WASHINGTON – Some few nights ago, my late wife, Mimi, and I were talking about America’s impending attack on Syria and how Shakespeare saw the degradation that perpetual war inflicts on all people.
I asked her to dig out from “Henry V” the appeal for diplomacy by the Duke of Burgundy tucked in toward the end of the play. The setting is the Hundred Years War, during which England imposed its claims on France at the turn of the 15th century.
We of the 21st century are in our second dozen-year hot war in recent history and seem not to have learned enough. Burgundy speaks of the ruined homes and walls, fields and vineyards; then he turns to the toll taken on culture and souls – us. The parallel between the youngsters of France and the poor children of our cities is riveting.
Burgundy says: “… and ourselves and children have lost, or do not learn for want of time, the sciences that should become our country; but grow like savages – as soldiers will, that nothing do but meditate on blood, to swearing and stern looks, diffused attire; and everything that seems unnatural.”
We have blown a trillion dollars since 9/11 that has achieved nothing more than death in the hundreds of thousands, and political chaos across South Asia and Africa. Those who run the capital have got our president poised to launch another war at $3.5 million per Tomahawk. Yet we are told there is no money for White House tours.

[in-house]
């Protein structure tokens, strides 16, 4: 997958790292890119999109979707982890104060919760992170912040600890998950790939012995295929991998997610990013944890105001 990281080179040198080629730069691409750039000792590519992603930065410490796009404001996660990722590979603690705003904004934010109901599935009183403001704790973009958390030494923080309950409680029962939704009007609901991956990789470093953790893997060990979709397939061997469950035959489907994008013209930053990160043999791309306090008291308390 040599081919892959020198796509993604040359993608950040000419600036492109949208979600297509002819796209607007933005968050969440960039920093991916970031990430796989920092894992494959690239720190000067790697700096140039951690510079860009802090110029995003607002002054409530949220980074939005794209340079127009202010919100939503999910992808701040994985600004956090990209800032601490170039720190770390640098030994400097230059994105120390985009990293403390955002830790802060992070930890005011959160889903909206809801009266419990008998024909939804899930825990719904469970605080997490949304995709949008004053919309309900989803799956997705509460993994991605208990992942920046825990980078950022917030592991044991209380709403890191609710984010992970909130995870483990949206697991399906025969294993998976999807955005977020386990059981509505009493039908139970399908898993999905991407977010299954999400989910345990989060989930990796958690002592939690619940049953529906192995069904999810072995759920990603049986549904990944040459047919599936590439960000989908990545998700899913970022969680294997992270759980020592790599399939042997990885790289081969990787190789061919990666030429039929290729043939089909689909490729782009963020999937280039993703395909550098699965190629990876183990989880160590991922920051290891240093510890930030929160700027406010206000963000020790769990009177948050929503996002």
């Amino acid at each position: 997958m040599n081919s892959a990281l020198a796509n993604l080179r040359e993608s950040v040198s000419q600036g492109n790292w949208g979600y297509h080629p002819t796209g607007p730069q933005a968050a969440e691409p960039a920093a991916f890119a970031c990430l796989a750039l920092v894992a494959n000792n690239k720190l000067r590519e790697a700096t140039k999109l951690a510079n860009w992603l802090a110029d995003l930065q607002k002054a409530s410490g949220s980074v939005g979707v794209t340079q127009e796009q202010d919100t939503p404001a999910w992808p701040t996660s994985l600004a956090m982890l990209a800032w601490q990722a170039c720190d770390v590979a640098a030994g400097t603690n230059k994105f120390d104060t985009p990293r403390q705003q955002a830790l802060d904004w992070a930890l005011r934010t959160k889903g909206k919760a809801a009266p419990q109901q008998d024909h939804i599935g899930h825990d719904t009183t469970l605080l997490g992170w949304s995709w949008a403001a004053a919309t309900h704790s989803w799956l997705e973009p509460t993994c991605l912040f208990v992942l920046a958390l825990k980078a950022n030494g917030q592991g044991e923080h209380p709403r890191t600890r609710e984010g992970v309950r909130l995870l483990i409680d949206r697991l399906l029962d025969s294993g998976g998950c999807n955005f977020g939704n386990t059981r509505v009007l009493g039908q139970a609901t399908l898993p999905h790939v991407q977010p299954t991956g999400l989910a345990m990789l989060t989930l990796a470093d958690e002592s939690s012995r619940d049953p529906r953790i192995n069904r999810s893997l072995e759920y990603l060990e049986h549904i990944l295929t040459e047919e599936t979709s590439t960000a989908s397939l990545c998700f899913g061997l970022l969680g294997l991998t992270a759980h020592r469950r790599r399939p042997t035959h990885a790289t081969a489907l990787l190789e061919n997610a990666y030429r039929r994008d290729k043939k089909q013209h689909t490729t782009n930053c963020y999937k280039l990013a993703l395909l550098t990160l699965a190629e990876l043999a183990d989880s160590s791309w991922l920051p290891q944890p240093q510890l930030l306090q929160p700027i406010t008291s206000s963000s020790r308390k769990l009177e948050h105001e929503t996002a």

More to the point, there is allegedly no federal money after all this overseas killing to save the hundreds of thousands – millions, rather – of poor American boys and girls. The unspoken claim is that there is little or nothing left in the federal till to build new schools, to hire regiments of new teachers from the best universities, packing them in eight kids to a class, to hire additional professional children’s and home counselors, and more social services follow-up when they get off the afternoon bus. Or for civilized sports, or the arts, or additional environmental and historical field trips.
Nothing for our children? They are mostly black or brown, but they are surely everybody’s children now – in many cases descendants of men who worked our war plants, offspring of those whom the agribusiness coaxed here to pick crops for us on the cheap. Then dumped, to “grow like savages,” to “meditate on blood.” No cash left to “learn the sciences that become our country”?
There’s plenty for the government’s weapons, “security” and spying businesses whenever officials want it. And all they want.
Just down the road from the Pentagon, a gargantuan new building – a full third as big as the 1943 Pentagon, with room for 11,000 classified workers – is going up with next to zero fanfare. Called the National Geospatial Center, it maps and tracks everything on land and space for war. There had to be an appropriation for it; but that’s a state secret. The National Geospatial-Intelligence Agency claims it cost just $1.5 billion, but none of us really knows.
This sprawling complex is the brainchild of the forgetful National Intelligence boss James R. Clapper, when he ran the NGA a decade ago. The contractors and lobbyists say Clapper is indispensable to our safety.
Clapper claimed his National Security Agency wasn’t spying on Americans, predicted the Muslim Brotherhood would not be a problem in a “Democratic” Egypt and that Libyan strongman Moammar Gadhafi would prevail over his enemies.
That a blunderer like Clapper can spend $78 billion a year in secret money, while the federal government culturally starves poor children, is testament to the power of the security lobby here.